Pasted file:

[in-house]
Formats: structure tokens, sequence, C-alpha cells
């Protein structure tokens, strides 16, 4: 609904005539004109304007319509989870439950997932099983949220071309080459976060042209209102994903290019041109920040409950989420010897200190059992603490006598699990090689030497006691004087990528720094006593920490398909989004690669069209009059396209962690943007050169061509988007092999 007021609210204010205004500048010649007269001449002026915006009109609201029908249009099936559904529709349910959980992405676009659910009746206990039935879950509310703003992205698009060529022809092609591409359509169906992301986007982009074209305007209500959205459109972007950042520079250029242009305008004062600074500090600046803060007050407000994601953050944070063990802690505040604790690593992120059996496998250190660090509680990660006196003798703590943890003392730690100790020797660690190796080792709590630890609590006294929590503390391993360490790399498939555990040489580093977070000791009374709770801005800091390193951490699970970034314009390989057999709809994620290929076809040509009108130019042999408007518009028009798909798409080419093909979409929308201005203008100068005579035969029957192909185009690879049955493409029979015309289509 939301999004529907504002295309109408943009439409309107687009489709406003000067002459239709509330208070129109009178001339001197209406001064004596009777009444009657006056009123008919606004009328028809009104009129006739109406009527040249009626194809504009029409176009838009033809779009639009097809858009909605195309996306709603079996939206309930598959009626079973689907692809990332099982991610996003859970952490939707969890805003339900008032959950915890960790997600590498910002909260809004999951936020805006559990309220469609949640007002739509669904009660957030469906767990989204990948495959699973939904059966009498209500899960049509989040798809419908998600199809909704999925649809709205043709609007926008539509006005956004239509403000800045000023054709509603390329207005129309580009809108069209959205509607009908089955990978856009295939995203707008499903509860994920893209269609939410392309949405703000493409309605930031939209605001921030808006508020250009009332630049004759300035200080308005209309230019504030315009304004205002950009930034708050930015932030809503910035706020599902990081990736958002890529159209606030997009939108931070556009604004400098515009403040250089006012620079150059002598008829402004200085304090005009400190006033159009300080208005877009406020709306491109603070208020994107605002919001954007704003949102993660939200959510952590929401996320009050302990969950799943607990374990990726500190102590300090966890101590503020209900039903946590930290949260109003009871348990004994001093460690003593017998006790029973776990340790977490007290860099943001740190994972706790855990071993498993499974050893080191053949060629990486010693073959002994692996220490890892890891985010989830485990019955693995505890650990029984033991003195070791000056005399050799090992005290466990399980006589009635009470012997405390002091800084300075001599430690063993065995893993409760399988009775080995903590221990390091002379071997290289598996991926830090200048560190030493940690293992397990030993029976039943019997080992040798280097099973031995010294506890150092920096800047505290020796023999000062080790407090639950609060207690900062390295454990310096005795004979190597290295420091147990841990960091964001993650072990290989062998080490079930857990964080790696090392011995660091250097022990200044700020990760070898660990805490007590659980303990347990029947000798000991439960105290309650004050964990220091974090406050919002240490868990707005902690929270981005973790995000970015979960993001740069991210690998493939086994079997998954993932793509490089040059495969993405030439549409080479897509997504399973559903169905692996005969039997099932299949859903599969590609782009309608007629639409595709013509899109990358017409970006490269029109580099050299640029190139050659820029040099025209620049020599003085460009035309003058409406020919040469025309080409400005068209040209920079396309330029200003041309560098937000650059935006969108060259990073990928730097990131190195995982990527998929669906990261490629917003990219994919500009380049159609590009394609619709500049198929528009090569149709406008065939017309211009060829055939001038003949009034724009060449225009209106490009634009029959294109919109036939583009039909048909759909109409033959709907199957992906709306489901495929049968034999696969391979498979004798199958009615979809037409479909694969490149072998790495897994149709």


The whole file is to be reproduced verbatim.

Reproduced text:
[in-house]
Formats: structure tokens, sequence, C-alpha cells
């Protein structure tokens, strides 16, 4: 609904005539004109304007319509989870439950997932099983949220071309080459976060042209209102994903290019041109920040409950989420010897200190059992603490006598699990090689030497006691004087990528720094006593920490398909989004690669069209009059396209962690943007050169061509988007092999 007021609210204010205004500048010649007269001449002026915006009109609201029908249009099936559904529709349910959980992405676009659910009746206990039935879950509310703003992205698009060529022809092609591409359509169906992301986007982009074209305007209500959205459109972007950042520079250029242009305008004062600074500090600046803060007050407000994601953050944070063990802690505040604790690593992120059996496998250190660090509680990660006196003798703590943890003392730690100790020797660690190796080792709590630890609590006294929590503390391993360490790399498939555990040489580093977070000791009374709770801005800091390193951490699970970034314009390989057999709809994620290929076809040509009108130019042999408007518009028009798909798409080419093909979409929308201005203008100068005579035969029957192909185009690879049955493409029979015309289509 939301999004529907504002295309109408943009439409309107687009489709406003000067002459239709509330208070129109009178001339001197209406001064004596009777009444009657006056009123008919606004009328028809009104009129006739109406009527040249009626194809504009029409176009838009033809779009639009097809858009909605195309996306709603079996939206309930598959009626079973689907692809990332099982991610996003859970952490939707969890805003339900008032959950915890960790997600590498910002909260809004999951936020805006559990309220469609949640007002739509669904009660957030469906767990989204990948495959699973939904059966009498209500899960049509989040798809419908998600199809909704999925649809709205043709609007926008539509006005956004239509403000800045000023054709509603390329207005129309580009809108069209959205509607009908089955990978856009295939995203707008499903509860994920893209269609939410392309949405703000493409309605930031939209605001921030808006508020250009009332630049004759300035200080308005209309230019504030315009304004205002950009930034708050930015932030809503910035706020599902990081990736958002890529159209606030997009939108931070556009604004400098515009403040250089006012620079150059002598008829402004200085304090005009400190006033159009300080208005877009406020709306491109603070208020994107605002919001954007704003949102993660939200959510952590929401996320009050302990969950799943607990374990990726500190102590300090966890101590503020209900039903946590930290949260109003009871348990004994001093460690003593017998006790029973776990340790977490007290860099943001740190994972706790855990071993498993499974050893080191053949060629990486010693073959002994692996220490890892890891985010989830485990019955693995505890650990029984033991003195070791000056005399050799090992005290466990399980006589009635009470012997405390002091800084300075001599430690063993065995893993409760399988009775080995903590221990390091002379071997290289598996991926830090200048560190030493940690293992397990030993029976039943019997080992040798280097099973031995010294506890150092920096800047505290020796023999000062080790407090639950609060207690900062390295454990310096005795004979190597290295420091147990841990960091964001993650072990290989062998080490079930857990964080790696090392011995660091250097022990200044700020990760070898660990805490007590659980303990347990029947000798000991439960105290309650004050964990220091974090406050919002240490868990707005902690929270981005973790995000970015979960993001740069991210690998493939086994079997998954993932793509490089040059495969993405030439549409080479897509997504399973559903169905692996005969039997099932299949859903599969590609782009309608007629639409595709013509899109990358017409970006490269029109580099050299640029190139050659820029040099025209620049020599003085460009035309003058409406020919040469025309080409400005068209040209920079396309330029200003041309560098937000650059935006969108060259990073990928730097990131190195995982990527998929669906990261490629917003990219994919500009380049159609590009394609619709500049198929528009090569149709406008065939017309211009060829055939001038003949009034724009060449225009209106490009634009029959294109919109036939583009039909048909759909109409033959709907199957992906709306489901495929049968034999696969391979498979004798199958009615979809037409479909694969490149072998790495897994149709």